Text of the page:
Market square is home to various restaurants, shops and unique talent, all of which make it a go-to spot in Knoxville.
Created in 1854 as a regional farmer's market, Market Square has evolved with time to cater to Knoxville citizens' interests, according to Knoxville's website. The community area hosts multiple events, such as Mardi Growl and winter ice skating as well as weekly farmer's markets.

"One thing I really like about UT is that it's so close to Market Square," Landry Austin a sophomore in Asian studies, said. "I really like nights I'm working when there's an event going on and you can see the stuff going on outside or a kid will come into Trio with their balloon. It's nice."

One of the biggest draws is the original talent of balloon artist David Perkins and magician Harley Chapeau.
Perkins has crafted balloons and played clarinet, flute and saxophone for the visitors of Market Square since 2007.

Animals, swords, flowers and much more are born from his balloons and music is played for balloon sword fights, Perkins said. For 20 years, Perkins lived in Jerusalem and has entertained audiences in countries such as Korea, Britain, Italy and Russia.

Perkins accepts gratuities for his balloon-crafting, a trade known as busking. This has been mistaken for vending, causing him to stand up for his right to entertain the people of Knoxville, Perkins said.

"The way I put it is a tour guide to freedom," Perkins said. "When a sword fight with balloons happens [people] break out of the shell of proper behavior that somebody thinks they have to have."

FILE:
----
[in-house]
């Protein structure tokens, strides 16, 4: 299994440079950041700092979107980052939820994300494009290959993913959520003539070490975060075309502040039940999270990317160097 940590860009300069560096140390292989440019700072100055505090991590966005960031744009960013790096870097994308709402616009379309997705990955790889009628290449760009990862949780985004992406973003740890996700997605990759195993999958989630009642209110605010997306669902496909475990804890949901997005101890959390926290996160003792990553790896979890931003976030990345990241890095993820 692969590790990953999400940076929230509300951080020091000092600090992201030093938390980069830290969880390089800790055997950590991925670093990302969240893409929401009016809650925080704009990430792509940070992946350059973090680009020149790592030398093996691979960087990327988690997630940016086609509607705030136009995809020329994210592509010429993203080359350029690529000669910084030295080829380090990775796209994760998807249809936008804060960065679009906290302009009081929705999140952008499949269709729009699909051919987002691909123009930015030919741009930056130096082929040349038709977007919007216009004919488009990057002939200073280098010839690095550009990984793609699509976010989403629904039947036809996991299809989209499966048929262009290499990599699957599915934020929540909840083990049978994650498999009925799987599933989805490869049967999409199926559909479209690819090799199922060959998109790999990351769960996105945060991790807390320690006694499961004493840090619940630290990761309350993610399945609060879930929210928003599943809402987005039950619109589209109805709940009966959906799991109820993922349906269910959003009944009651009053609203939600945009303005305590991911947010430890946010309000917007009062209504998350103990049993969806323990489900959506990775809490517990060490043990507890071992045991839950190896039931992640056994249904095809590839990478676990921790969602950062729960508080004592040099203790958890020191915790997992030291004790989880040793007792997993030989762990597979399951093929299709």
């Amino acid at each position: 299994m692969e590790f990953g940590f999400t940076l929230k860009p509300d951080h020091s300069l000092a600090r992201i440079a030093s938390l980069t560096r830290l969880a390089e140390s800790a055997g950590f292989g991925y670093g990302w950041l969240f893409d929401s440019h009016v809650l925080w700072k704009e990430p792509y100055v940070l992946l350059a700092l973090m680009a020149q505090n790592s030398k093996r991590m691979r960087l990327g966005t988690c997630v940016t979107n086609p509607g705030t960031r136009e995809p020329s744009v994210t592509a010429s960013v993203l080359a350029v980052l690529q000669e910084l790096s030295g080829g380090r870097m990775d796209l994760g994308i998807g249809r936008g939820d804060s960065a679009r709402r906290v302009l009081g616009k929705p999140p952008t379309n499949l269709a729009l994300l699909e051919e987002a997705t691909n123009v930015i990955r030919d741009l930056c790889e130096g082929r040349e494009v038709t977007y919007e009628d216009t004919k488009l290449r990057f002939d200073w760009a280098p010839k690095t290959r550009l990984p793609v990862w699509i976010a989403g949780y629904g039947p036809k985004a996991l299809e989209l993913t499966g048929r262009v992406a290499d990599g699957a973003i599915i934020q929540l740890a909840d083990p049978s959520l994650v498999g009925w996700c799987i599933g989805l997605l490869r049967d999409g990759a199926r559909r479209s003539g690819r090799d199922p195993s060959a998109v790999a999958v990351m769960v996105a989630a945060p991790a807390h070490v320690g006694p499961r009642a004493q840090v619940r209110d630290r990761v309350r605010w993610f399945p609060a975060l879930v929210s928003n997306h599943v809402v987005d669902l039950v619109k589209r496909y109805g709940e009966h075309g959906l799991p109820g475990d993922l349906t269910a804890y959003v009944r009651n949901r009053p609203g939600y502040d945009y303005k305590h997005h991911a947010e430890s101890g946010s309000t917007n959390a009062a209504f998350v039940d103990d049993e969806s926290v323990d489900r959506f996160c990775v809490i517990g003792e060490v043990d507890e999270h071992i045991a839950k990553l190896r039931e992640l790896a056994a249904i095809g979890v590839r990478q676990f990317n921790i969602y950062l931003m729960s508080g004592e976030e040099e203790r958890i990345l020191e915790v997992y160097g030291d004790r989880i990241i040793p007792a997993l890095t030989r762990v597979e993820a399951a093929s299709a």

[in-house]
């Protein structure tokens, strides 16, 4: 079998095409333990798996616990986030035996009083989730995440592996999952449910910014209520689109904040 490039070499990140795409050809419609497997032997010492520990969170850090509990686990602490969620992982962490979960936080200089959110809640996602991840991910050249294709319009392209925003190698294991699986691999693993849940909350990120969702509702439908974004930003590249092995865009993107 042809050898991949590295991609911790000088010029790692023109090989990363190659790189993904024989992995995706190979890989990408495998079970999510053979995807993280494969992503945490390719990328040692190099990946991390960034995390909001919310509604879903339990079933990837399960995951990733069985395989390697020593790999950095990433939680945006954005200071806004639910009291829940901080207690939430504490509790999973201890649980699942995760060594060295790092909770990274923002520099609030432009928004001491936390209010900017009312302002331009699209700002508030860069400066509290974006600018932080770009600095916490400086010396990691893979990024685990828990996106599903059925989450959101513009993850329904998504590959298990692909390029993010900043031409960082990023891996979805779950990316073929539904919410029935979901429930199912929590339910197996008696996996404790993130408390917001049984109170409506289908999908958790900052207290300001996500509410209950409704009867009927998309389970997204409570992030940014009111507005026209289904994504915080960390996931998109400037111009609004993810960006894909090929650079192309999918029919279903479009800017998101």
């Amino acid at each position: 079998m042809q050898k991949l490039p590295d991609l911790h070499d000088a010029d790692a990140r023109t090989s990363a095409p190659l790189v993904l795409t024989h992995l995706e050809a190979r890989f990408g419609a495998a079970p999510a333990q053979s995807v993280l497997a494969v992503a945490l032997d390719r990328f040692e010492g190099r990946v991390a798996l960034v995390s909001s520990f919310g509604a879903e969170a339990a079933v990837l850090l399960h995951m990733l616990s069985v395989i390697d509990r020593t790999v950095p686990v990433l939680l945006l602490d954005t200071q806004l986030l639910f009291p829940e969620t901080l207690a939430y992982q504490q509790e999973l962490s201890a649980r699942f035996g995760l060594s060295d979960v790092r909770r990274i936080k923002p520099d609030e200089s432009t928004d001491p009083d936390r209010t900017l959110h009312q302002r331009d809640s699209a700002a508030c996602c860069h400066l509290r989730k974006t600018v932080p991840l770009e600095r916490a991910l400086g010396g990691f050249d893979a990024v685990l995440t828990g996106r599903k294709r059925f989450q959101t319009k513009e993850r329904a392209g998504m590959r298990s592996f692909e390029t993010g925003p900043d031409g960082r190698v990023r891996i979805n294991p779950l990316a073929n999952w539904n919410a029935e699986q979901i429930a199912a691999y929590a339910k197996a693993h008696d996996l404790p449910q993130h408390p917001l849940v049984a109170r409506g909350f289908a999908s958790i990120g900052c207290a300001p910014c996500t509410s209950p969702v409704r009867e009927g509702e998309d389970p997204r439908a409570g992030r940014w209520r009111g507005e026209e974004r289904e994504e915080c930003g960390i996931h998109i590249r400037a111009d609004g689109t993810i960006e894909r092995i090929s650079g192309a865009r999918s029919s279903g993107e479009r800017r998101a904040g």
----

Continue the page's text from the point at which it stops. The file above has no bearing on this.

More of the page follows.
Magician Harley Chapeau adds magic to the balloons, having settled in Knoxville as his central location despite performing in various cities across the Southeast. He has studied magic since he could read and made street performing his full time job four years ago, Chapeau said. He performs magic while incorporating humor based on his audience and surroundings, making each show unique.

"I've worked in bars or restaurants doing magic and I get good responses, but there's something so free and pure about the street," Chapeau said. "[I enjoy] getting that live response. Being able to shake their hand afterwards and them come up and say 'that was excellent.'"

Stretching from Wall Avenue to Union Avenue, Market Square is within walking distance of UT's campus, making it a central spot for students to visit.

"Later in the day when the college crowd comes the feeling is different," Perkins said. "They like to get a little crazy. I actually have a very rude boy bear that get laughs and laughs and laughs. It's a teddy bear and instead of a tail, you turn it around. It works. It's just fun."

Market Square holds events for every season. In winter, an outdoor ice skating rink is set up. On New Year's Eve, a mini ball dropping event is hosted by the square. During the summer, play fountains are available for kids and Jazz on the Square concerts take place twice a week. The Square also sticks to its roots and hosts a seasonal farmer's market.

Whether looking for a place to relax or a good starting point for an exciting night out, Market Square has something for almost every occasion.